Save $15,800 – and don’t raid your super fund

By Hannah Warren |

Saving It

Saving Tips

As Australia’s super funds reel from the effects of early release super – latest figures show up to 2.4 million people have applied with around $25 billion approved – savings experts say you can easily save more than the withdrawal limit, and leave your super intact.

If you’re struggling financially, there are plenty of ways to boost your bank balance – either by spending less or earning more – without short changing your future self.

Some of these tips, such as changing your providers, can be implemented in a couple of hours,  Others, like converting trash into treasure, will take longer. But a combination of some or all of them will get you those extra few thousand dollars you need right now, and not a single dollar needs to come out of your superannuation. 

Everyone’s situation is different – many don’t have a spare room, or a mortgage, or time for a side hustle – so everyone will take something different away from this article. But we believe that, with a combination of some or all of these tips, the average Australian household will be able to get their hands on an extra $15,000 over the next year –  and not a single dollar needs to come out of your superannuation.

Refinance your mortgage

Say you’ve got a remaining mortgage balance of $500,000 at an interest rate of 3.5%, and you’re paying off $2500 a month, meaning you have 25 years remaining on your loan term. If you’re happy with that loan term, and just want to save some money this year, hunt around for a lower rate and refinance your mortgage. For example, if you switched to a comparison rate of 2.49%, you could drop your monthly repayments to $2071 and save $5100 in a year. Look at sites like Finder, Ratecity and Canstar to find the best mortgage rate for your situation.

Change providers

As the mobile service providers market widens, there are plenty of options at better rates than those offered by Telstra and Optus. Look to Circles Life’s $28/100gb a month option or Amaysim’s $20/ 5gb a month option. I recently switched from Optus to Circles Life and will save $144 a year. Meanwhile, my boyfriend has bundled his mobile plan with our home wifi on Mate Communicate, to save $10 each month.

The same goes for your home internet provider. The cheapest plan on the market is through new player Tangerine (with their friendly citrus mascot), with unlimited data for $49.90 a month the first six months, then $59.90 a month after that. Switching from a $90-a-month plan will save you $421.20 over the course of the year.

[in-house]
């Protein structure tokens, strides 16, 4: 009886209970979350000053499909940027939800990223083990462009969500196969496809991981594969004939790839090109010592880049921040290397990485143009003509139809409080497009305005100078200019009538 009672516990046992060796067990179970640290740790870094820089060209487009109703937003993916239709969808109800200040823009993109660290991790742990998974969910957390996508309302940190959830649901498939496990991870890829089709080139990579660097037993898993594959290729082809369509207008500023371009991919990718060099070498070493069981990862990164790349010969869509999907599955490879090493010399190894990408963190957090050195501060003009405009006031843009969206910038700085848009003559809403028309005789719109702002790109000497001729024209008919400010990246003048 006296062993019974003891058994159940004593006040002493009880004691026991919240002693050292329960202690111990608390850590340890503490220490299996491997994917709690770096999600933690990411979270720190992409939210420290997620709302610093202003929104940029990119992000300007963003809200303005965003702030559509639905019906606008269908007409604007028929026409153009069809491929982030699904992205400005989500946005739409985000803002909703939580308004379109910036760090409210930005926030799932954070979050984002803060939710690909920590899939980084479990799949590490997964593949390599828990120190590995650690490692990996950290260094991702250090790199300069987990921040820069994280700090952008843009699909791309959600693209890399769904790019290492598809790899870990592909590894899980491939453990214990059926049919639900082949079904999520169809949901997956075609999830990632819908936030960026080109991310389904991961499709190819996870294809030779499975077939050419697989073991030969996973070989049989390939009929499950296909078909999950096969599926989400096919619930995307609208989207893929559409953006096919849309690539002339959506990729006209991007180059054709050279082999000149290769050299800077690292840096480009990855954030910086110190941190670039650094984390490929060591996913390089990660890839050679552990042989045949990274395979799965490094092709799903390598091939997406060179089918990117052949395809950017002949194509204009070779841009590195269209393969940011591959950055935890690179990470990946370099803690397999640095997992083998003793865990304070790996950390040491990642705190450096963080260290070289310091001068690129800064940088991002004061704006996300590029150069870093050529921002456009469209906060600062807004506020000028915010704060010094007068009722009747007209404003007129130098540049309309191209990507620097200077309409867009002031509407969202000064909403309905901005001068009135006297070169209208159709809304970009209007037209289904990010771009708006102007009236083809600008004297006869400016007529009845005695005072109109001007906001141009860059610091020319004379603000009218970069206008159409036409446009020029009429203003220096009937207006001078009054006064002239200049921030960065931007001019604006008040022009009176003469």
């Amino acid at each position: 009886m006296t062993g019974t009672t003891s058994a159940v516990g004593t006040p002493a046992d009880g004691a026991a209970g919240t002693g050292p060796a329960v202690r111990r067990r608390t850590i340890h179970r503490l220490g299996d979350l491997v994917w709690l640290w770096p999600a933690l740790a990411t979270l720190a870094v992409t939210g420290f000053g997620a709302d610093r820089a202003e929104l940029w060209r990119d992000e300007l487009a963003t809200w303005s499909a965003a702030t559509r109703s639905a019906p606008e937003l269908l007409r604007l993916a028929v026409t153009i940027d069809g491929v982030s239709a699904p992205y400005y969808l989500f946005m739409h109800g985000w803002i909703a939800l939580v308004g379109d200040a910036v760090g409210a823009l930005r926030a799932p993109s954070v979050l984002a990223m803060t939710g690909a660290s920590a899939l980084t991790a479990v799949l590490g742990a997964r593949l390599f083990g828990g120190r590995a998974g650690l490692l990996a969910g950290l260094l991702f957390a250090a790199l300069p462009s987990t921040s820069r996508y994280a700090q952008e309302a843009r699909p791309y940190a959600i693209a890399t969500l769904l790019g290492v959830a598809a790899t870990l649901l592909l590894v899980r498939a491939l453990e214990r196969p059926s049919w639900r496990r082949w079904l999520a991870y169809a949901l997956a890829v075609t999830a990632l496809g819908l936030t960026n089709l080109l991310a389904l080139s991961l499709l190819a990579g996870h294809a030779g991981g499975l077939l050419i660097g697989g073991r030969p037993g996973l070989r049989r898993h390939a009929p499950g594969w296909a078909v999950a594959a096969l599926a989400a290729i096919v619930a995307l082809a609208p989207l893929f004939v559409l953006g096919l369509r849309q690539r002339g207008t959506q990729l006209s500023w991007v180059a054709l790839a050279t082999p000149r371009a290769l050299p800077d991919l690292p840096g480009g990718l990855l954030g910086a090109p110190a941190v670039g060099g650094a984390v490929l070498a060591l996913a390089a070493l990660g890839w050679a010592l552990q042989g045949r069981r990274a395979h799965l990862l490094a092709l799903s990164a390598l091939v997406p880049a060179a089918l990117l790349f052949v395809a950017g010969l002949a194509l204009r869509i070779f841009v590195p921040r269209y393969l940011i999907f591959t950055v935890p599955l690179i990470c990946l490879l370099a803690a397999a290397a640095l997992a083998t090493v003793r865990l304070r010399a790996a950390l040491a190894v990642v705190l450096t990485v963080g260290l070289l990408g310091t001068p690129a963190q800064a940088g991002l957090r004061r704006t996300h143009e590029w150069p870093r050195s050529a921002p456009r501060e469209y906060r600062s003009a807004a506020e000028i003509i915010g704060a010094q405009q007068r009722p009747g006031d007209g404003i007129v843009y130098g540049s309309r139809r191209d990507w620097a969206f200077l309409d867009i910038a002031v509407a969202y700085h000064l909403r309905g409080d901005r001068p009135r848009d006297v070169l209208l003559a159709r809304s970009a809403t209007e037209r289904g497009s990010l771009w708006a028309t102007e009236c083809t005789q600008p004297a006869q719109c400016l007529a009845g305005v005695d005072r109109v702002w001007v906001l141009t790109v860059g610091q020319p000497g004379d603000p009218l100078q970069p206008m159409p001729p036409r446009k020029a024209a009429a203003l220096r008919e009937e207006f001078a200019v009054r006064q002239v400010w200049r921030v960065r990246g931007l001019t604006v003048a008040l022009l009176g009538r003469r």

According to the Energy Made Easy site, which compares electricity providers, the difference between the most expensive plan for a two-person household in Sydney, at $1830 per year plus fees, and the least expensive, at $1350, is $480 a year

Reduce the cost of private health insurance

If you’ve got private health insurance, you may be able to negotiate a discount or pause on  your premiums. 

For example, James, 36, saw a huge downturn in his work through Uber when COVID hit Australia and managed to negotiate six months of premium-free hospital and extras cover through his health fund, HCF, saving him $1020 over six months. Health funds know they’re better off keeping you as a loyal customer by giving you premium reductions than letting you cancel entirely, so you’ll probably find they’re very open to negotiating. If they won’t negotiate, switch and save.

Have a (virtual) garage sale

Online marketplace Gumtree estimates that 89 per cent of Aussies have unwanted items in their homes – an average of 23 per household apparently – and savvy Marie Kondo-types stand to make $5300 by selling their spare goods. Have a good old-fashioned declutter and flog your spare stuff on Gumtree, eBay, Facebook Marketplace or local buy, swap sell sites. 

Apply for a tax withholding variation

Instead of waiting until the end of the financial year to get your tax refund, why not get it paid to you throughout the year? If you know you’ll be due a tax return at the end of the year, lodge a PAYG Withholding Variation application. If it’s accepted, it will direct your employer to withhold less tax from your pay – meaning more cash in your pocket during the year to pay debt, top up your offset account, invest or just pay day-to-day bills. The average refund the ATO paid last year was $2381, so you could free up that much over the next 12 months. 

Swap your car and home insurance

The NSW government’s Insurance Monitor found that the “loyalty tax” – when discounts are offered to new customers while longer-term customers pay more – means that customers renewing their policies paid an average of 34 per cent more than new customers. This means that you could save a third of the cost of your policy – potentially more than $1000! – by switching to a new provider. Just make sure you’re still getting a good policy that will cover you in case of any emergencies.

Go Dry July (and August, September, October…)

If you’re fond of a tipple, you’ll be well aware of the high cost of alcohol in Australia. However, that doesn’t tend to slow us down.

The average Australian household spends about $32.25 per week on alcohol, according to data from the National Drug Survey in 2016. Over one year, that means Aussie households are dropping $1,677 on booze, on average. However, the Commonwealth Bank of Australia revealed that spending on bottle shop alcohol was up 42 per cent from this time last year, with spending at pubs and bars was down just 17 per cent, taking the average weekly spend up above $41 per household. 

For some people, it’s significantly more. “I decided I had to do Dry July when I spent nearly $200 on one night out,” says Scarlet, 33. “Even nights at home with friends we have a couple of bottles of wine. Then on top of that is the meals at the pubs, the Ubers, the hangover food the next day… I’ll probably save $600 or more over this month.”

Spend your points